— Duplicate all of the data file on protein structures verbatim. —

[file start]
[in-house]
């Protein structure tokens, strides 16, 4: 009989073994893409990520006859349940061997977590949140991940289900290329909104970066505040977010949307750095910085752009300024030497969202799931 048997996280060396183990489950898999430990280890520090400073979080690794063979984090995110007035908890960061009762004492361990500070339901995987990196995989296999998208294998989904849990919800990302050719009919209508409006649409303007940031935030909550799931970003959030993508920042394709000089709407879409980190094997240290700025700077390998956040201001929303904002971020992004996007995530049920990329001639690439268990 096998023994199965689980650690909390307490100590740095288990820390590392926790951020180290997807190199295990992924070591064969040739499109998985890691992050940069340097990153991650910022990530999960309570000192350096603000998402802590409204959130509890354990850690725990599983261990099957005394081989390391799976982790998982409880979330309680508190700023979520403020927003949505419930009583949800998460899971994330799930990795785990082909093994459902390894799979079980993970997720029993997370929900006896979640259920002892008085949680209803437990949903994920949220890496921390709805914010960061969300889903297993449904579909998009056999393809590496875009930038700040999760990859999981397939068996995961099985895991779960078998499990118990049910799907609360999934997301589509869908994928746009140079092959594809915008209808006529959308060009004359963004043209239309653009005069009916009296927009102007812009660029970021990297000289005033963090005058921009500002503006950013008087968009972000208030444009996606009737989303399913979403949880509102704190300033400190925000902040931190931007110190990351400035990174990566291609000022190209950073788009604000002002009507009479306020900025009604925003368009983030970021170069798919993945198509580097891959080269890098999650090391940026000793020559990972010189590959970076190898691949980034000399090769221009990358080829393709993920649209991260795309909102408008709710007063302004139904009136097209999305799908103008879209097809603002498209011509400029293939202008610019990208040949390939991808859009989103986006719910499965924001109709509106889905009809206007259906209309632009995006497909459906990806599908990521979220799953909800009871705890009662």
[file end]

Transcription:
[in-house]
């Protein structure tokens, strides 16, 4: 009989073994893409990520006859349940061997977590949140991940289900290329909104970066505040977010949307750095910085752009300024030497969202799931 048997996280060396183990489950898999430990280890520090400073979080690794063979984090995110007035908890960061009762004492361990500070339901995987990196995989296999998208294998989904849990919800990302050719009919209508409006649409303007940031935030909550799931970003959030993508920042394709000089709407879409980190094997240290700025700077390998956040201001929303904002971020992004996007995530049920990329001639690439268990 096998023994199965689980650690909390307490100590740095288990820390590392926790951020180290997807190199295990992924070591064969040739499109998985890691992050940069340097990153991650910022990530999960309570000192350096603000998402802590409204959130509890354990850690725990599983261990099957005394081989390391799976982790998982409880979330309680508190700023979520403020927003949505419930009583949800998460899971994330799930990795785990082909093994459902390894799979079980993970997720029993997370929900006896979640259920002892008085949680209803437990949903994920949220890496921390709805914010960061969300889903297993449904579909998009056999393809590496875009930038700040999760990859999981397939068996995961099985895991779960078998499990118990049910799907609360999934997301589509869908994928746009140079092959594809915008209808006529959308060009004359963004043209239309653009005069009916009296927009102007812009660029970021990297000289005033963090005058921009500002503006950013008087968009972000208030444009996606009737989303399913979403949880509102704190300033400190925000902040931190931007110190990351400035990174990566291609000022190209950073788009604000002002009507009479306020900025009604925003368009983030970021170069798919993945198509580097891959080269890098999650090391940026000793020559990972010189590959970076190898691949980034000399090769221009990358080829393709993920649209991260795309909102408008709710007063302004139904009136097209999305799908103008879209097809603002498209011509400029293939202008610019990208040949390939991808859009989103986006719910499965924001109709509106889905009809206007259906209309632009995006497909459906990806599908990521979220799953909800009871705890009662």